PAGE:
Chef Nicholas Petti's Biography
Chef/owner Nicholas Petti opened Mendo Bistro, at 301 North Main Street (Upstairs at The Company Store) in downtown Fort Bragg, California in January of 1999 as an affordably priced fine dining option for coastal residents. Quickly, this friendly bistro has become the local favorite by offering city food at country prices. Recent feature articles in the Santa Rosa Press Democrat, The Sacramento Bee and winning the Mendocino Crab & Wine Days Crabcake Cook-off 2 years in a row have helped to cement Mendo Bistro's reputation as one of the North Coast's premier dining destinations. The winning Crab Cake recipe is on-line for your cooking enjoyment.
The menu makes good use of local products, like wild mushrooms and seafood. The fresh, homemade pastas range from linguine to rigatoni and gnocchi and are available by the pound to prepare at home as well for dining at the bistro. A unique menu option allowing guests to choose their ingredient, how it's prepared and choice of sauces is a hands down favorite. "Everyone likes to play with their food. We make it easy for them" says Nicholas. Chef Petti also bakes his own bread and makes the desserts, including a Candy Cap Crème Brulée with Spicy Chocolate Bark that is a perfect end to a meal at Mendo Bistro. That is if you don't opt for the Chocolate Volcano, a barely set chocolate cake whose molten center resembles lava.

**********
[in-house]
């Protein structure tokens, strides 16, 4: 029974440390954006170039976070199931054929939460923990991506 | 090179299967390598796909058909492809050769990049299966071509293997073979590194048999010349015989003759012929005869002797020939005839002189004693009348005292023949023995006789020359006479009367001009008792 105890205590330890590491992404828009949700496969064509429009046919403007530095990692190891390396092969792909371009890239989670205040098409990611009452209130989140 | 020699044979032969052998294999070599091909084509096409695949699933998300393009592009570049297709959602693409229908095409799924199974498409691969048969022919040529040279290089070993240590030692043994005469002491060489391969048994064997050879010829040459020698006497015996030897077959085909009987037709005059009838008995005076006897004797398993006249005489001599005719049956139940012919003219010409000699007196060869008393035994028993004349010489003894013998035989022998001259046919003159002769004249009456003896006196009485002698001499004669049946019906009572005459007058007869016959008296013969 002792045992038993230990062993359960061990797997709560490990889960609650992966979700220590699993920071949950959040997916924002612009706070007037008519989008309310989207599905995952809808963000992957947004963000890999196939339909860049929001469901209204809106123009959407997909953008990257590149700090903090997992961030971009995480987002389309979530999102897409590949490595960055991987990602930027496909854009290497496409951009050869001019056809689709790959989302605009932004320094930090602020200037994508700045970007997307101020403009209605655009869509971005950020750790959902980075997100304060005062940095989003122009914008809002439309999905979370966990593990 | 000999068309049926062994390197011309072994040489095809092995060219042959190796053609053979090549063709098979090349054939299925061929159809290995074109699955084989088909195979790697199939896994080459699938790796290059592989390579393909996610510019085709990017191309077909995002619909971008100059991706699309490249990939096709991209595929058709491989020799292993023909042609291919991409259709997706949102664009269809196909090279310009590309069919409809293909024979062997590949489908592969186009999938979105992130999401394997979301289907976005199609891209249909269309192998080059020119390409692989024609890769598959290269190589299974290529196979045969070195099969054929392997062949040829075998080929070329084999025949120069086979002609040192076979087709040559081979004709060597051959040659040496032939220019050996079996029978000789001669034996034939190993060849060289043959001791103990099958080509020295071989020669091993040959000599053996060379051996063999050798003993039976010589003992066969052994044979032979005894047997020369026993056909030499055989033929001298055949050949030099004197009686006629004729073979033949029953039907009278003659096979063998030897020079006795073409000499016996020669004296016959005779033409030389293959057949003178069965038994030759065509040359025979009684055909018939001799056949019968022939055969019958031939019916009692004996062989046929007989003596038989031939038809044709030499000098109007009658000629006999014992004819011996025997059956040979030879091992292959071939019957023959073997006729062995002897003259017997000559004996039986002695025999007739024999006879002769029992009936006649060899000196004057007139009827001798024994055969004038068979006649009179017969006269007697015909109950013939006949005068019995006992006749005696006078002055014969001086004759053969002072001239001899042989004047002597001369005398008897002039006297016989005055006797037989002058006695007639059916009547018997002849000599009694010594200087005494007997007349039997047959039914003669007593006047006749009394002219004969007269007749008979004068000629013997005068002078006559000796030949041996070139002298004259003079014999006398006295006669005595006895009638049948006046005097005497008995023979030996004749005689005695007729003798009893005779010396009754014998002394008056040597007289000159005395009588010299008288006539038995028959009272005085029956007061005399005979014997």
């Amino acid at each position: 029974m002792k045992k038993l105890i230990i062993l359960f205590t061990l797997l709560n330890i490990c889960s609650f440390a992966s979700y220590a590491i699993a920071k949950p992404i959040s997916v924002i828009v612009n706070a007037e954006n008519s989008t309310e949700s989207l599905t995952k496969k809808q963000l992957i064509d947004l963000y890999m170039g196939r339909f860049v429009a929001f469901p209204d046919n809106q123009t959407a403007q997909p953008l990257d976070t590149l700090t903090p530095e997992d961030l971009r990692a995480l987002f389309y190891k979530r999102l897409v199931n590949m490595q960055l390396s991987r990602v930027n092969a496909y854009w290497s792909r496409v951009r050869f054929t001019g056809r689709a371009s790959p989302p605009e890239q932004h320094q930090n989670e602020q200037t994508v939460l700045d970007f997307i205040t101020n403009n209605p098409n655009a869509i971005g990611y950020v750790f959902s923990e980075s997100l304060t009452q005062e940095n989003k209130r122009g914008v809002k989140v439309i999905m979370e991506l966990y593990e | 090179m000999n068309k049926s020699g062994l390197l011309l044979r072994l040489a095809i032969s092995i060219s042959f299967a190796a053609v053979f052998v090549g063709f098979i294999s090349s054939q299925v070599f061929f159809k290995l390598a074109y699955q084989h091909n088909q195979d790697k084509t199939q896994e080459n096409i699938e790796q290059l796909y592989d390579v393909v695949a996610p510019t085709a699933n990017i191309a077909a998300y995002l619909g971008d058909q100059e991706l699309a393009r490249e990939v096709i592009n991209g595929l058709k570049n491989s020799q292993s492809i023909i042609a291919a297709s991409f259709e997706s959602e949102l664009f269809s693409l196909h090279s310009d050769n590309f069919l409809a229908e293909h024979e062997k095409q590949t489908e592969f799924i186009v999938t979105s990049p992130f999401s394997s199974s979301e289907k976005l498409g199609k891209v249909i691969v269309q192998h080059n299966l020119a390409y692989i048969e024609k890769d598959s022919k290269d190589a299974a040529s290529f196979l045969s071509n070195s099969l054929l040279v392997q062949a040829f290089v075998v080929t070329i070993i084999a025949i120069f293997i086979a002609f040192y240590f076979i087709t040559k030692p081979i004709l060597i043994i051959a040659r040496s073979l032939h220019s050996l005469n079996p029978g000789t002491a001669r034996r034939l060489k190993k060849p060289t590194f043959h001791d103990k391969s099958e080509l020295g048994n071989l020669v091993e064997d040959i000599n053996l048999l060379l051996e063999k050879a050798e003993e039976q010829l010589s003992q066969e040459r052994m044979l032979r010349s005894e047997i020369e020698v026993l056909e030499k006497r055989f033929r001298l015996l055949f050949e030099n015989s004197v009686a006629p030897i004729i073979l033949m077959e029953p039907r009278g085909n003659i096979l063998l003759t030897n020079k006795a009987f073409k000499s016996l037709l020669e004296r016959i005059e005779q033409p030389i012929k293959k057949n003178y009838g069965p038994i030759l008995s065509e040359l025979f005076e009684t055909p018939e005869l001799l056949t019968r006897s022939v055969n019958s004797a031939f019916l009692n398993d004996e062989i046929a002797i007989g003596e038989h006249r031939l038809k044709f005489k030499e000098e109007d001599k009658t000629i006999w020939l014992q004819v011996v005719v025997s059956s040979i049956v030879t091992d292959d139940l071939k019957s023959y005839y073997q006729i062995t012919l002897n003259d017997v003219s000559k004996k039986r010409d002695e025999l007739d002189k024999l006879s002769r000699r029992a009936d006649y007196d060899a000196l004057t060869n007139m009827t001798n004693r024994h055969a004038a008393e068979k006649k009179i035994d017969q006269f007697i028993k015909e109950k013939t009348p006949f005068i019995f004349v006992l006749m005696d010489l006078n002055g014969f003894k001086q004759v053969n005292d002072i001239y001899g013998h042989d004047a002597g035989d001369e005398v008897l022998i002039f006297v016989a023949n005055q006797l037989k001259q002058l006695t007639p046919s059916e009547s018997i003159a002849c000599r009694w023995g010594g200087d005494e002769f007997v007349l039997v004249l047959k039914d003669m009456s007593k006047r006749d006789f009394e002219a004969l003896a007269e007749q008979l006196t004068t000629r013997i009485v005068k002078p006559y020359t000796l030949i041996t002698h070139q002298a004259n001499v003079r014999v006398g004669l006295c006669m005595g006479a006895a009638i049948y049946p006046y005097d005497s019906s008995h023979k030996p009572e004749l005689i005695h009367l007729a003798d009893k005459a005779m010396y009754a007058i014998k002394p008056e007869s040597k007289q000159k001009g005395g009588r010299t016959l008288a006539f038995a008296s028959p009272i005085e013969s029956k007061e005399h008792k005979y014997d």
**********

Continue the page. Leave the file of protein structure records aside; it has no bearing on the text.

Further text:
Although Mendo Bistro's clientele is largely local, Chef Petti makes sure to welcome out of town visitors as well. Reservations are accepted for parties of 7 or larger only and corkage is $10 per 750 ml bottle.
After graduating from the California Culinary Academy in 1991 Chef Petti moved to Mendocino and spent the next few years at various coastal restaurants. In 1995 an opportunity to join alternative country rockers Whiskeytown as a multi-instrumentalist lured him and his wife Jaimi Parsons (daughter of former Byrds drummer Gene Parsons) to Chapel Hill, NC. The rock and roll lifestyle didn't work for the chef and he returned to his other instrument, the stove.
Upon moving back to Northern California the newly renovated Company Store made him an offer he couldn't refuse. Seeing there were great restaurants and affordable restaurants in the area but none that were great and affordable Nicholas came on board on the mezzanine level of the 90 year old historic building. Some some people think of Fort Bragg as a sleepy logging town, but Chef Petti knew people were starving for good food and an inviting atmosphere. The second floor location has prompted more than one local wag to comment, "Hey from up here you can watch both cars go by." Although Fort Bragg retains its small-town charm the residents are quite sophisticated and have responded enthusiastically to the cuisine offered at Mendo Bistro.